Learn Easy Steps: Your Digital Footprint

Learn: Easy Steps

Activity Card: Your Digital Footprint

Are you wondering what happens to the information you share online? Are you worried about posting details about yourself on the Internet? Would you like to know how to better share your personal information? Making sure you understand how your data is stored, shared, and found online is an important part of protecting yourself online. Your digital footprint, or the trail of data left behind by users on digital devices, and how it is maintained is an important aspect of your online safety. This trail of data not only builds an online reputation, but will follow you into the future and even into your offline life.

How to Understand Your Digital Footprint

While browsing the web (Passive User Footprint)

Cookies and Browsing History

  1. Browsing History: You can clear your browser’s History or manage settings to customize when or how long your browser retains your History.
  2. Cookies: Cookies are small files, consisting of letters and numbers, placed on your computer, tablet, phone, or similar device, when you use that device to visit a web site. Cookies are widely used by web site owners to make their web sites operate, work more efficiently, and provide analytic information (Intel). You can turn Cookies off in your browser’s Preferences.

While adding content to the web (Active User Footprint)

Cookies and Browsing History

  1. Community Member: As members of any community, we should be conscious of how we present ourselves in public arenas, including the Internet. Even though it is possible to delete content from online profiles, or cancel an account altogether, the data was shared and could be saved by other users or by the entity or service being accessed.
  2. Sharing: Sharing our lives in images, videos, and text online is an exciting part of living in the age of the Internet. As active online users, being aware of what is happening to the information you share is an important step in managing your digital footprint. Being informed about the tools available will help you share the content you want others to see, but at the same time keep what is private away from those who might misuse it.
  3. Staying Informed: Read, or be aware of, a web site’s or service’s Privacy Policy. The fact that a web site even has a Privacy Policy should alert you to the fact that you are interacting with a service that is managing YOUR information, data, and content. Generally, once you share, your content is no longer your own.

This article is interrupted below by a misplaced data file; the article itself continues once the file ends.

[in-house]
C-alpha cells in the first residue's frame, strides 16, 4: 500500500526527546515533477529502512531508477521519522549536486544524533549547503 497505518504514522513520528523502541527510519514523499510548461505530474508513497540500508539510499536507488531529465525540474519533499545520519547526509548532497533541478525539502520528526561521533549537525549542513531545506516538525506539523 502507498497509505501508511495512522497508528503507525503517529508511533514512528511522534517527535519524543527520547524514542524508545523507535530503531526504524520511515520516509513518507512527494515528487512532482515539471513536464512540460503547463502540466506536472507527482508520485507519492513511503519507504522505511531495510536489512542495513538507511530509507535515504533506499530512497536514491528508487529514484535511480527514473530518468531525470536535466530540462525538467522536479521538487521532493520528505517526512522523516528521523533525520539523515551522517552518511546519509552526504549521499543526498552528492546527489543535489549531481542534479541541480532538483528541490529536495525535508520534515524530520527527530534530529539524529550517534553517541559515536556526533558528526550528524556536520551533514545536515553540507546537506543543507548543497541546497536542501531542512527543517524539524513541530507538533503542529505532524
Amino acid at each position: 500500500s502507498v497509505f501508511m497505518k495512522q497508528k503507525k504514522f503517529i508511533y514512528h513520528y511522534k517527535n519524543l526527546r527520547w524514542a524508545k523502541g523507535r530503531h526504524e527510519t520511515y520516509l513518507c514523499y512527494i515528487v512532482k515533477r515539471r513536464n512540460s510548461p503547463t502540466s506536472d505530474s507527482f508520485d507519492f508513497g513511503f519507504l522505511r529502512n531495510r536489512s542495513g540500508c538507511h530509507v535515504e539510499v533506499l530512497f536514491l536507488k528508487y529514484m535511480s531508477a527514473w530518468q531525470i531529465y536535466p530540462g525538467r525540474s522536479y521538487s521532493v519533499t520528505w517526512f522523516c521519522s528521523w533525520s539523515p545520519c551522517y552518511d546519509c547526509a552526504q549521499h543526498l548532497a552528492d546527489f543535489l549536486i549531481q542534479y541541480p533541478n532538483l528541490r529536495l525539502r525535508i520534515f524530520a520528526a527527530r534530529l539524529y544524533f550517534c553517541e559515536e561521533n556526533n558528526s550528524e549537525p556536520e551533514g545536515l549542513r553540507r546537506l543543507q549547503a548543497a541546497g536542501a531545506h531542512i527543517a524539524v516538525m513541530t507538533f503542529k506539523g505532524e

How to manage your digital footprint (Recap)

  1. Changing Your Computer’s Settings (Cookies and Browser History). You can clear your browser’s History or manage settings to your preference.
  2. Leaving a Trail Online with Cookies. You can turn Cookies off in your browser’s preferences.
  3. Add Extra Measures of Management

There are services (for example, Disconnect) which can be added on to your browser and can help prevent sharing even more of your data/information.


Each time we interact with computers on the Internet, we leave behind data. Sometimes this digital footprint is helpful. Our browser history allows us to easily find web sites we have visited previously, and web site cookies can help make our online experiences more personal. Knowing how to monitor and erase this footprint, however, is important to keeping your information safe online, especially if you interact with public computers and networks. Follow the steps below, to practice viewing and deleting your browser history and cookies.

  1. Open the Internet browser you use most often (for example, Chrome, Firefox, Internet Explorer, or Safari).
  2. Find your browsing history.
  3. If you use your history to revisit websites, look through what information is recorded here. If you are using a public computer or would like to delete this information, try "clearing" this history.
  4. Locate the option for deleting cookies in your browser and "clear" them.
  5. Explore the other privacy options available on your browser, and remove data or update your preferences as you like.

Sources and Additional Information

Terms of Use and License

Terms of Use

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  2. Share Only Your redistributing comes with some restrictions. Do not remix or make derivative works. Includes Creative Commons No Derivatives (CC ND).
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